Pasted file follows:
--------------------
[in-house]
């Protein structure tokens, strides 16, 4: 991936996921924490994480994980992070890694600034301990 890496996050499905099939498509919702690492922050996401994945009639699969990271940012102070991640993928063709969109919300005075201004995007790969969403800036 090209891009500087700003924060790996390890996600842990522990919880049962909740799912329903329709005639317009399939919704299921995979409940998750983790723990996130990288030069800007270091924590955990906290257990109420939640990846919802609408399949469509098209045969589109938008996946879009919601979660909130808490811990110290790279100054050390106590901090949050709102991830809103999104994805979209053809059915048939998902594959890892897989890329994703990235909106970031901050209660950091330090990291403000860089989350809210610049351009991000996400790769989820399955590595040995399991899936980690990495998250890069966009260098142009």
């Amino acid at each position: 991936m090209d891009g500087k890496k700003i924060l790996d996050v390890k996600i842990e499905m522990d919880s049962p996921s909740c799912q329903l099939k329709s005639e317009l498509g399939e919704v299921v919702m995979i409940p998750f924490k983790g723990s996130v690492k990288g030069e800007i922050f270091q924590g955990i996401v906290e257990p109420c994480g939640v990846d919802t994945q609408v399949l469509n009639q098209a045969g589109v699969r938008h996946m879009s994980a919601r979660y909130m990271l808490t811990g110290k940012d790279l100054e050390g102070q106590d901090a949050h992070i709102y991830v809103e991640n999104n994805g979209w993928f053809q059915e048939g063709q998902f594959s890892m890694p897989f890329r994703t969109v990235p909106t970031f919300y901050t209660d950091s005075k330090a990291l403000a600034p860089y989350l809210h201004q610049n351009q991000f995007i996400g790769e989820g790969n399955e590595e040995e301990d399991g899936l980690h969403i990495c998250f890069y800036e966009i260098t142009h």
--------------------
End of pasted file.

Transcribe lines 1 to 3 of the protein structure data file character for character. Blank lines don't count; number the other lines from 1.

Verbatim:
[in-house]
């Protein structure tokens, strides 16, 4: 991936996921924490994480994980992070890694600034301990 890496996050499905099939498509919702690492922050996401994945009639699969990271940012102070991640993928063709969109919300005075201004995007790969969403800036 090209891009500087700003924060790996390890996600842990522990919880049962909740799912329903329709005639317009399939919704299921995979409940998750983790723990996130990288030069800007270091924590955990906290257990109420939640990846919802609408399949469509098209045969589109938008996946879009919601979660909130808490811990110290790279100054050390106590901090949050709102991830809103999104994805979209053809059915048939998902594959890892897989890329994703990235909106970031901050209660950091330090990291403000860089989350809210610049351009991000996400790769989820399955590595040995399991899936980690990495998250890069966009260098142009």
């Amino acid at each position: 991936m090209d891009g500087k890496k700003i924060l790996d996050v390890k996600i842990e499905m522990d919880s049962p996921s909740c799912q329903l099939k329709s005639e317009l498509g399939e919704v299921v919702m995979i409940p998750f924490k983790g723990s996130v690492k990288g030069e800007i922050f270091q924590g955990i996401v906290e257990p109420c994480g939640v990846d919802t994945q609408v399949l469509n009639q098209a045969g589109v699969r938008h996946m879009s994980a919601r979660y909130m990271l808490t811990g110290k940012d790279l100054e050390g102070q106590d901090a949050h992070i709102y991830v809103e991640n999104n994805g979209w993928f053809q059915e048939g063709q998902f594959s890892m890694p897989f890329r994703t969109v990235p909106t970031f919300y901050t209660d950091s005075k330090a990291l403000a600034p860089y989350l809210h201004q610049n351009q991000f995007i996400g790769e989820g790969n399955e590595e040995e301990d399991g899936l980690h969403i990495c998250f890069y800036e966009i260098t142009h």